• Take a kindle, noise cancelling headphones, something to keep you entertained. Once I realized I was going to be awake (& tipsy) I paid for the WiFi, and spent a lot of the flight messaging my friends/family back home.
  • Take bottles of water on the plane (don't try this coming back they'll make you toss them in Jo'Berg before you board your flight, or they did our flight). I drank a lot of alcohol on the flight(s), but I also drank a ton of water, and took some EmergenC packs, because no one wants to go to Africa only to be sick.
  • Do not watch the stupid flight map thing. There is a point where you are over the ocean off the coast of Africa, and it looks like you aren't moving for probably 3-4 hours.
Mostly it's a mental game. Just be prepared and treat it like a day you are at home and don't want to move off the couch. Know the end result will be SO worth it. Get to know the folks sitting around you. Try to sleep, but if it doesn't show up get up and walk around. I spent a lot of time up walking (or stumbling depending on who you ask), or standing in the back. Being a girl, I took face creams and what not because the plane air is so damn dry, so I at least felt like I was pampering myself through the mental anguish of it all.
Xanax?!? Plus Jack and cokes! Not sure it would help anyone sleep but at least one wouldn't give a damn.
 

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Agree on the recommendation to go to your doctor and get a prescription for Xanax for your anxiety. Don't wait for that 10 hours to expire before you start going nuts. Depending on time of your overseas departure, take it an hour or so before you want to try to go to sleep. Ambien is also a good idea for sleeping on long flights. Your body clock is going to have to adjust when you get to SA.
 

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I will prob need to just go all in and fly business class

absolutely 100% worth the money added bonus your firearm(s) and other checked baggage are marked Priority.
Add a couple of Ambien and next thing I know they wake me up for breakfast about an hour before we land in Joberg
 

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Business class or window seat and sleep.....
 

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When I went to SA on SAA I watched a couple of other passengers doing laps around the plane. On our way back I didn't do laps but I got up and walked around quite a bit and with it being a overnight flight most of the crew were sleeping with only one person per galley to help if needed. They had water and snacks that were there for you to pick up. One nice thing is that they had quite a few movies that I hadn't seen so I watched a few of them since all I could do was to take cat naps.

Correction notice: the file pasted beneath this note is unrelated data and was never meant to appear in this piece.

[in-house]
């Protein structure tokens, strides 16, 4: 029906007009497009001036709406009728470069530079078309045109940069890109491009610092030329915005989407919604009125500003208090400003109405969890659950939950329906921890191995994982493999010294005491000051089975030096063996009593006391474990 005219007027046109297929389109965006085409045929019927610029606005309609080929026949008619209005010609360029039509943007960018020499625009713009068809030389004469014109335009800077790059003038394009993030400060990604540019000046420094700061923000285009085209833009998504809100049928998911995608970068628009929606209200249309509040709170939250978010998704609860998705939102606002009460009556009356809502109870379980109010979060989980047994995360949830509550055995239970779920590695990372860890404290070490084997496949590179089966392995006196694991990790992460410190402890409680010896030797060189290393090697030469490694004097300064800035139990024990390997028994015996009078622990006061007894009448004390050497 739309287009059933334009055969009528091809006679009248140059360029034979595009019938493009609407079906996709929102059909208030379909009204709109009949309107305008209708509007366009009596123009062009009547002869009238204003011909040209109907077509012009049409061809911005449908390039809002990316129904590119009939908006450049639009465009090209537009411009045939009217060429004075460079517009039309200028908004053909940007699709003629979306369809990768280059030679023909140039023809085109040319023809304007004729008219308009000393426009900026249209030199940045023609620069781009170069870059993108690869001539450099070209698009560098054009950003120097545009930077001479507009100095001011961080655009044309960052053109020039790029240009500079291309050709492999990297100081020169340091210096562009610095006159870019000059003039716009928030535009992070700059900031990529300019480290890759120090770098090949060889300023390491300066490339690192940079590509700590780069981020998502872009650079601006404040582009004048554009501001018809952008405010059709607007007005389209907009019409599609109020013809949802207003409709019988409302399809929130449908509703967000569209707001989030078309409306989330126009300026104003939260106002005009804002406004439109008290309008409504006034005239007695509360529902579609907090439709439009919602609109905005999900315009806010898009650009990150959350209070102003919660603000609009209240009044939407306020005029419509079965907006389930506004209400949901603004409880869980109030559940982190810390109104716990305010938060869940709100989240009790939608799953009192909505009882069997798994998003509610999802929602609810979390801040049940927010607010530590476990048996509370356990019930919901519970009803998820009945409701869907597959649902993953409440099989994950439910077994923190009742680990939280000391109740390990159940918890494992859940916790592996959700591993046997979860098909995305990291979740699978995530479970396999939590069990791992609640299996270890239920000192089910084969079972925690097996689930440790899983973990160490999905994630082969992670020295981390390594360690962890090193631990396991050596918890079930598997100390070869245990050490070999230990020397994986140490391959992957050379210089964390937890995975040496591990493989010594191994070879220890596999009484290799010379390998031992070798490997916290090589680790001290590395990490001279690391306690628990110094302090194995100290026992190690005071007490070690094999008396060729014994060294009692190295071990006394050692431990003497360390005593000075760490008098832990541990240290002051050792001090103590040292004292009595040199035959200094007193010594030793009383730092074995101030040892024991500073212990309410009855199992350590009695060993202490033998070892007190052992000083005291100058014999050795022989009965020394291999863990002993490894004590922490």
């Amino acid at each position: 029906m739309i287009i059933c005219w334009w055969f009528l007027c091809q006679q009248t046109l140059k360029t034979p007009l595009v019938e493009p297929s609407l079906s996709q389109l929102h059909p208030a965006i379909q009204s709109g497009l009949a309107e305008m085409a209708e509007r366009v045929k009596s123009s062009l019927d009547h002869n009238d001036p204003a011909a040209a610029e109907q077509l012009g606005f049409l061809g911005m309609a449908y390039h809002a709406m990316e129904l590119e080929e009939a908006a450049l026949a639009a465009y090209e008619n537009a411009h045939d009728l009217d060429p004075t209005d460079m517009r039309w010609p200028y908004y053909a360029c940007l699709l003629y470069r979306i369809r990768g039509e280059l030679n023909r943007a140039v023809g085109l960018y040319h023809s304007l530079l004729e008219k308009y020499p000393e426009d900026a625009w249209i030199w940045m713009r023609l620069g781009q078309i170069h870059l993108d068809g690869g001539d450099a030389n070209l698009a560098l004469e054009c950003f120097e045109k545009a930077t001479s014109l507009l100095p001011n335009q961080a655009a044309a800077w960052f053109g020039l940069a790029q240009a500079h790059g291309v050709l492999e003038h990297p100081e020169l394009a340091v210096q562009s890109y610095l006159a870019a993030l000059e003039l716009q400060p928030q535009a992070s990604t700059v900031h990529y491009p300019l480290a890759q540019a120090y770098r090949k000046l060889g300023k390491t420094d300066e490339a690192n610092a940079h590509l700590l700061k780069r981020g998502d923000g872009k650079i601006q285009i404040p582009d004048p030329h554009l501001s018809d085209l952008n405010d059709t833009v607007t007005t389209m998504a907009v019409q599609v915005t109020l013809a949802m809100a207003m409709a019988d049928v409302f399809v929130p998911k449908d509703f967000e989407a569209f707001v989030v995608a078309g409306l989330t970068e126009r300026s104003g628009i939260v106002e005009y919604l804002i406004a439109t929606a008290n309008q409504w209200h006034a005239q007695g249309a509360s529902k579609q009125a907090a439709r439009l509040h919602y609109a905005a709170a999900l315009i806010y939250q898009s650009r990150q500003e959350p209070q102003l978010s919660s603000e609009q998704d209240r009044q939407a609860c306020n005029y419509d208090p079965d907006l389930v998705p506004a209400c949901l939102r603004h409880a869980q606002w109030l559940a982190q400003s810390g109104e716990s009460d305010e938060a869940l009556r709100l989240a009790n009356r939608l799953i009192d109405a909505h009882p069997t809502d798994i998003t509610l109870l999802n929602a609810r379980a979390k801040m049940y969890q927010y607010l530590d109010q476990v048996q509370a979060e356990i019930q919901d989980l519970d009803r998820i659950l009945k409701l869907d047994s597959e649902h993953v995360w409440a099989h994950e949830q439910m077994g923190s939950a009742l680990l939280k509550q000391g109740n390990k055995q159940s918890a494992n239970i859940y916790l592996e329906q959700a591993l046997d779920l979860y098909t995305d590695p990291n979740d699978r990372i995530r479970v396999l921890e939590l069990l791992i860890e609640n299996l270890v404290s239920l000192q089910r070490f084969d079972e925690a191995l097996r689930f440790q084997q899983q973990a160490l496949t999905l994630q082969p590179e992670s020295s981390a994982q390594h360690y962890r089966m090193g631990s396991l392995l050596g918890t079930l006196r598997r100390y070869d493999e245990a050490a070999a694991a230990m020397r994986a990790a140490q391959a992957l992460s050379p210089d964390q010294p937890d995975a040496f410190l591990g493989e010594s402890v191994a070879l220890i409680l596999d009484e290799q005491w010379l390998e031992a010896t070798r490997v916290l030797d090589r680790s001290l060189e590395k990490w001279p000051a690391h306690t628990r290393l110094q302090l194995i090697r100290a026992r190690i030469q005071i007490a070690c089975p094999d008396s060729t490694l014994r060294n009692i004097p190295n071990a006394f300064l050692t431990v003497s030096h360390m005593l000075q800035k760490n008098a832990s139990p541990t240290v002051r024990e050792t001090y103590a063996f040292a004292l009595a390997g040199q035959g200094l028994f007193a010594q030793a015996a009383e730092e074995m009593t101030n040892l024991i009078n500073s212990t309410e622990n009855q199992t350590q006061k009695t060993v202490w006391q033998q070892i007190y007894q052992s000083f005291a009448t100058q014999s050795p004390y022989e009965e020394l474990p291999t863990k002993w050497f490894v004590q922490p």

Also on our way back there were a lot of center section rows of seats that were not used. One of my friends and his wife moved to one of these rows and she was able to almost stretch out with the armrest stowed to get some sleep.

You just need to figure out what works best for yourself and go for it.
 

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I must be a strange one or I'm still in military mode (20 years later) because I put my mind to the fact that I'm here on this plane for the duration and roll with the flow. I usually fly from Reno on a redeye to JFK arriving about 0800 and leaving on SAA around 1100 to JNB. I actually sleep rather well on the redeye and read, doze, watch movies, walk on the 15 hours to JNB. Same coming home from SA. Leave JNB early evening and get into JFK around 0800. I don't get jet lag either way. It hits me the next day after coming home. My last trip was kind of a bummer, though. I got into JFK in the morning and my flight home didn't leave until 1800. Made for a long day sitting in the airport. Here again I walk, read, people watch (that's always fun). I find long flights are sort of a mind game. Get in the right mind set and everything falls into place. Don't sweat the petty stuff---everything is petty stuff. Think about the end result.
 

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4. Take care of your cabin crew- A great tip that was given to me by a customer service rep for Qantas........

"Pick up 1-2 of the big chocolate bars, like the 500gram super high end ones and after the plan has leveled off and the flight crew is going around making final checks before taking a break; give the chocolate bars to your flight attendant and tell them they are for the crew to enjoy."

My daughter is a flight attendant and I ran the chocolate idea past her. She thought it was brilliant gangster-level ingenuity, especially on brutally long flights. I told her that I'm going to give it a try.